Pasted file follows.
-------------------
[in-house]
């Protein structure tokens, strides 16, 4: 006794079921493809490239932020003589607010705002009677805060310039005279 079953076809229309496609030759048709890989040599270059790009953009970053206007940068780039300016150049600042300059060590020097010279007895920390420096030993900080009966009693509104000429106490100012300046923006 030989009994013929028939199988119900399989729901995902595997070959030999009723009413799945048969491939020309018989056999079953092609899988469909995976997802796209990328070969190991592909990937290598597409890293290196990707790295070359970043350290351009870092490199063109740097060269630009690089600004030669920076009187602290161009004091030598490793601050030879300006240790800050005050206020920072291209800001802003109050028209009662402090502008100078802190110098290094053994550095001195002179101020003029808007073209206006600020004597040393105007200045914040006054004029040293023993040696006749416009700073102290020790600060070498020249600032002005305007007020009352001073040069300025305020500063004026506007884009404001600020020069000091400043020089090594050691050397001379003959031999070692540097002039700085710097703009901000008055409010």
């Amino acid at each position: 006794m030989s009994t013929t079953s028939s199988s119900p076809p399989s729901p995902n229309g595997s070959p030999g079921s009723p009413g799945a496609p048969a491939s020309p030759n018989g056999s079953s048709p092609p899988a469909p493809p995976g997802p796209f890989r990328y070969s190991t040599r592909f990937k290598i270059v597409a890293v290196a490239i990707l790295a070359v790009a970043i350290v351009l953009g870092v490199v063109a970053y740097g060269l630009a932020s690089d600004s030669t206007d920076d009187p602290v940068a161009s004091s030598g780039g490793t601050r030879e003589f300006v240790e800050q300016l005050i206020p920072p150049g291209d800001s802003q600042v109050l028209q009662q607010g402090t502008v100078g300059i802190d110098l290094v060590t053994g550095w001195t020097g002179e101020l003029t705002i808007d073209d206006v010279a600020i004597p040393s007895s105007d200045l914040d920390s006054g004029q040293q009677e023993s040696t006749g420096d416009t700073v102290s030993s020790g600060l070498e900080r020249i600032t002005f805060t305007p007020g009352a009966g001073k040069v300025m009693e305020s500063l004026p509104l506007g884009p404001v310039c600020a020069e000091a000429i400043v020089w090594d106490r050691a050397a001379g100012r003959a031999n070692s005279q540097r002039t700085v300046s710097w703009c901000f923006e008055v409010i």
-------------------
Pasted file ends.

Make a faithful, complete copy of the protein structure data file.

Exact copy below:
[in-house]
């Protein structure tokens, strides 16, 4: 006794079921493809490239932020003589607010705002009677805060310039005279 079953076809229309496609030759048709890989040599270059790009953009970053206007940068780039300016150049600042300059060590020097010279007895920390420096030993900080009966009693509104000429106490100012300046923006 030989009994013929028939199988119900399989729901995902595997070959030999009723009413799945048969491939020309018989056999079953092609899988469909995976997802796209990328070969190991592909990937290598597409890293290196990707790295070359970043350290351009870092490199063109740097060269630009690089600004030669920076009187602290161009004091030598490793601050030879300006240790800050005050206020920072291209800001802003109050028209009662402090502008100078802190110098290094053994550095001195002179101020003029808007073209206006600020004597040393105007200045914040006054004029040293023993040696006749416009700073102290020790600060070498020249600032002005305007007020009352001073040069300025305020500063004026506007884009404001600020020069000091400043020089090594050691050397001379003959031999070692540097002039700085710097703009901000008055409010």
């Amino acid at each position: 006794m030989s009994t013929t079953s028939s199988s119900p076809p399989s729901p995902n229309g595997s070959p030999g079921s009723p009413g799945a496609p048969a491939s020309p030759n018989g056999s079953s048709p092609p899988a469909p493809p995976g997802p796209f890989r990328y070969s190991t040599r592909f990937k290598i270059v597409a890293v290196a490239i990707l790295a070359v790009a970043i350290v351009l953009g870092v490199v063109a970053y740097g060269l630009a932020s690089d600004s030669t206007d920076d009187p602290v940068a161009s004091s030598g780039g490793t601050r030879e003589f300006v240790e800050q300016l005050i206020p920072p150049g291209d800001s802003q600042v109050l028209q009662q607010g402090t502008v100078g300059i802190d110098l290094v060590t053994g550095w001195t020097g002179e101020l003029t705002i808007d073209d206006v010279a600020i004597p040393s007895s105007d200045l914040d920390s006054g004029q040293q009677e023993s040696t006749g420096d416009t700073v102290s030993s020790g600060l070498e900080r020249i600032t002005f805060t305007p007020g009352a009966g001073k040069v300025m009693e305020s500063l004026p509104l506007g884009p404001v310039c600020a020069e000091a000429i400043v020089w090594d106490r050691a050397a001379g100012r003959a031999n070692s005279q540097r002039t700085v300046s710097w703009c901000f923006e008055v409010i």